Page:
Secretary for Transport and Housing Anthony Cheung Bing-leung said the plan on air-traffic management by civil aviation authorities of Hong Kong, the mainland and Macau took the third runway into consideration.

“The plan involves many technical details of other authorities. We cannot reveal those by ourselves,” Cheung said.

Criticism of Hong Kong’s proposed third runway should be based on facts

Raymond Li says there are many mistaken ideas among the public about a three-runway system at the airport, and they need clarification

In February this year, the Town Planning Board completed its review of the draft outline zoning plan supporting a three-runway system at Hong Kong International Airport and agreed to submit it to the Chief Executive in Council for approval. This will pave the way for the implementation of the three-runway system which is essential to meet our long-term air traffic demand.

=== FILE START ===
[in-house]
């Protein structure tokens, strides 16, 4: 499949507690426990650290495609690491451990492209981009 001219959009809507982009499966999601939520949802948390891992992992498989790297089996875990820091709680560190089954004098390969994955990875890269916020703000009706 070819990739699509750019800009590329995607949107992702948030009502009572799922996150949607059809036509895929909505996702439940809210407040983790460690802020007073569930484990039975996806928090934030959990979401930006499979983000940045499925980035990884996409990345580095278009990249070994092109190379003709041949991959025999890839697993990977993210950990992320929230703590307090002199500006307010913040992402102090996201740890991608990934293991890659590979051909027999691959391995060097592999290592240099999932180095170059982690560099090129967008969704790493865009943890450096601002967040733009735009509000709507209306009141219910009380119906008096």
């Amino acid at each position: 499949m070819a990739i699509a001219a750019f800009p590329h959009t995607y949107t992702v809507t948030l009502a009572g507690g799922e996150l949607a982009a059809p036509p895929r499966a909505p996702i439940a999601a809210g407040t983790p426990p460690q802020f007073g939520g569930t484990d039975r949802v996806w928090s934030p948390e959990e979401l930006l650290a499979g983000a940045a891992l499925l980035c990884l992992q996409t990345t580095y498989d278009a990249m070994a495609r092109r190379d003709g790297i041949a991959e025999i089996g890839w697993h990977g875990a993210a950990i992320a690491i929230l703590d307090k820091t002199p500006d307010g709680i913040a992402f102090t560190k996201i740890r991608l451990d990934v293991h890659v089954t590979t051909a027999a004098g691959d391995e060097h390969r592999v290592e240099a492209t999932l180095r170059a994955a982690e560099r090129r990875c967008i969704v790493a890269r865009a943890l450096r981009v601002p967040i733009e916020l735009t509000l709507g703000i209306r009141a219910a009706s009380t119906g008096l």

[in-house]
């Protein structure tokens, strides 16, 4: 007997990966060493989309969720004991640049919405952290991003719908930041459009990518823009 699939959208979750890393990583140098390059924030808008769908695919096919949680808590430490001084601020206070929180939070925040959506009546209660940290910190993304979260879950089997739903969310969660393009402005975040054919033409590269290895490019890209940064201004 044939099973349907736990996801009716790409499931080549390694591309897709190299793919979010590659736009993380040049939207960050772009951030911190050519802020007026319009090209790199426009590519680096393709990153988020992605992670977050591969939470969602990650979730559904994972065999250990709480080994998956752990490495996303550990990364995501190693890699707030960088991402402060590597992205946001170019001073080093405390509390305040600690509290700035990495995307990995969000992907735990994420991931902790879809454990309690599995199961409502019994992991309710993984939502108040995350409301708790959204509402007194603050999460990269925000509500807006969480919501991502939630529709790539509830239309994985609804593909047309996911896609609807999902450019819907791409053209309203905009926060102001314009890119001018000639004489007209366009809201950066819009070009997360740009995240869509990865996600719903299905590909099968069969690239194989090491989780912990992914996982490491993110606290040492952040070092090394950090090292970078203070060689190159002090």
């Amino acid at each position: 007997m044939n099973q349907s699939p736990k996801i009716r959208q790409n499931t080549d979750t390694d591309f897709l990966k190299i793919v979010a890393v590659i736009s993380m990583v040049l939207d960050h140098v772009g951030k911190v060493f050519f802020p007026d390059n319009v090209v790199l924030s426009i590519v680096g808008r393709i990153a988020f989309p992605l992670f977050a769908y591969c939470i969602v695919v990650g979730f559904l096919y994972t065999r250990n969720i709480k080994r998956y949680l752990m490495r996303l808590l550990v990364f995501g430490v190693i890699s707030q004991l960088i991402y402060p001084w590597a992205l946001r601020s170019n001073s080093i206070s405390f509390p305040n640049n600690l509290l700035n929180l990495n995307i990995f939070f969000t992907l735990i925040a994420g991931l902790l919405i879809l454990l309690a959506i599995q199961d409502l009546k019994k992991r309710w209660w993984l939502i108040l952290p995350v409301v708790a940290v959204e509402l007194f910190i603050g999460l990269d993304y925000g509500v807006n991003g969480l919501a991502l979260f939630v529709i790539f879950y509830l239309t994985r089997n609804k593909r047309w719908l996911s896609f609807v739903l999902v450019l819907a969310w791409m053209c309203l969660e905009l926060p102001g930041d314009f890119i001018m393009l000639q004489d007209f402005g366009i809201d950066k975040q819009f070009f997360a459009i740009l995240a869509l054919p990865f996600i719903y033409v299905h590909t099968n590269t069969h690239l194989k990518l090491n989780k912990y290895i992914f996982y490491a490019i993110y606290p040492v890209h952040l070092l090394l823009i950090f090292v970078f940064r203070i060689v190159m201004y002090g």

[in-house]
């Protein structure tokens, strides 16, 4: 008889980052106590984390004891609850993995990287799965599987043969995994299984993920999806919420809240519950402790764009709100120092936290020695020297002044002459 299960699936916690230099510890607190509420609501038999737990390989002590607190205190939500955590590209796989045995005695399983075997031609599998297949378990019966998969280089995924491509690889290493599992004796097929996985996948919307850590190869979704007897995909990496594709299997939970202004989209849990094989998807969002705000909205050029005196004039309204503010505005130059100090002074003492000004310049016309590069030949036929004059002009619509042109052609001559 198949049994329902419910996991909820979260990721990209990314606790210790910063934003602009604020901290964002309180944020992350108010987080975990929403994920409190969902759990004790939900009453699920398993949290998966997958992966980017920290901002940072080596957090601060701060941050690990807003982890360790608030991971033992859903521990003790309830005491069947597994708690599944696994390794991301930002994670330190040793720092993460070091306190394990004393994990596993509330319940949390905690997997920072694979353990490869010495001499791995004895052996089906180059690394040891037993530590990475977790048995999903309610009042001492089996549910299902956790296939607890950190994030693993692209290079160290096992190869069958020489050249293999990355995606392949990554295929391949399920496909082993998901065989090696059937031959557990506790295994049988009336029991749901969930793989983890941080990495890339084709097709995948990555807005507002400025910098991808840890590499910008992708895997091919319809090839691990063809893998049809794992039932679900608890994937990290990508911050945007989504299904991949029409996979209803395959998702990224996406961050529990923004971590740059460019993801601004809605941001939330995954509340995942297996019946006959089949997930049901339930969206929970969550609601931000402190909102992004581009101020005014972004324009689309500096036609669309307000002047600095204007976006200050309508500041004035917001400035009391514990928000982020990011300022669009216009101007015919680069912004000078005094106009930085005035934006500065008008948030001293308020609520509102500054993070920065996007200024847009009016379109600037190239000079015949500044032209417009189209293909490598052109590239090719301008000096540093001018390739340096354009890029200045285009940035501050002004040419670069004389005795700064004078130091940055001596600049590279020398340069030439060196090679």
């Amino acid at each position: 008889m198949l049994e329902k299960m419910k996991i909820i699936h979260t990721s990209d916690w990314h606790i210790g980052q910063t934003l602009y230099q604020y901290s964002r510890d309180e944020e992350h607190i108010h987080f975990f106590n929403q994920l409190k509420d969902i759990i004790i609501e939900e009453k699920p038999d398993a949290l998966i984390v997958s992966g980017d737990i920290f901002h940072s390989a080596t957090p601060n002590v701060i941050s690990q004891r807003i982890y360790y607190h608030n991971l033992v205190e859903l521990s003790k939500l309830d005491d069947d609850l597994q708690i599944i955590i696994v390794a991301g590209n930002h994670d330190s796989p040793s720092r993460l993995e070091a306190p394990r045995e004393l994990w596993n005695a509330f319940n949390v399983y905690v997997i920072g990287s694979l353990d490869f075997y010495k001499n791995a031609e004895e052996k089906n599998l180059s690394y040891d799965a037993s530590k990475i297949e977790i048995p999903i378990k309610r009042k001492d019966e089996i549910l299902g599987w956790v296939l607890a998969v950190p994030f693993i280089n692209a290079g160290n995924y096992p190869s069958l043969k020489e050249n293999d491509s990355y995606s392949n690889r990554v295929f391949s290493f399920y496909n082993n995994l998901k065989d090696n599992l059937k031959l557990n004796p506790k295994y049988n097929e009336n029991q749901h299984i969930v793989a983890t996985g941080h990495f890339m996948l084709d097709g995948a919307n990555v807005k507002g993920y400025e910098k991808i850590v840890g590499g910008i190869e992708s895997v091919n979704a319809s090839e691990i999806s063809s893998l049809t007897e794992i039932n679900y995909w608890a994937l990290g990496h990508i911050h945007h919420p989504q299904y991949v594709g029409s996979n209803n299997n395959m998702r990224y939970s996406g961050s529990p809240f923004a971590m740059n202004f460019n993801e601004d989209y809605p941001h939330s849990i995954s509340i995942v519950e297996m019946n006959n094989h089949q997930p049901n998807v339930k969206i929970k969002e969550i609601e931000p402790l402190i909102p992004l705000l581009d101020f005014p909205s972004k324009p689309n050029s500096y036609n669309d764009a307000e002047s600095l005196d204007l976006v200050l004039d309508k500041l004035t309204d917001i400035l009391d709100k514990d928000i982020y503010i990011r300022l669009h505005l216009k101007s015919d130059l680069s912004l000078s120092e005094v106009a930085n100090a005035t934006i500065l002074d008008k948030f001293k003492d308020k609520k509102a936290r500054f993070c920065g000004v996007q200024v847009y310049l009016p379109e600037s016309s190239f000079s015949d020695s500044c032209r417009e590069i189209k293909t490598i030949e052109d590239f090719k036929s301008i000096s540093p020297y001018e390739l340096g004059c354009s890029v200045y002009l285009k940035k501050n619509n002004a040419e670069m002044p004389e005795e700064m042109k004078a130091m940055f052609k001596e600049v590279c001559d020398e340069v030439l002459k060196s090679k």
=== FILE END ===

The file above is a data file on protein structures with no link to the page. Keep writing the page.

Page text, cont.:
Many opinions were heard during the board review meetings, some of which were misconceptions that have unfortunately persisted despite attempts at clarification. The Civil Aviation Department would like to address some of these.

Fact 1: To meet safety requirements, the maximum capacity of Hong Kong’s existing two runways is 68 flight movements per hour.

Some commentators suggest that the maximum capacity could reach 86 movements per hour if airspace were better managed. This appears to be based on misinterpretation of the 1992 New Airport Master Plan.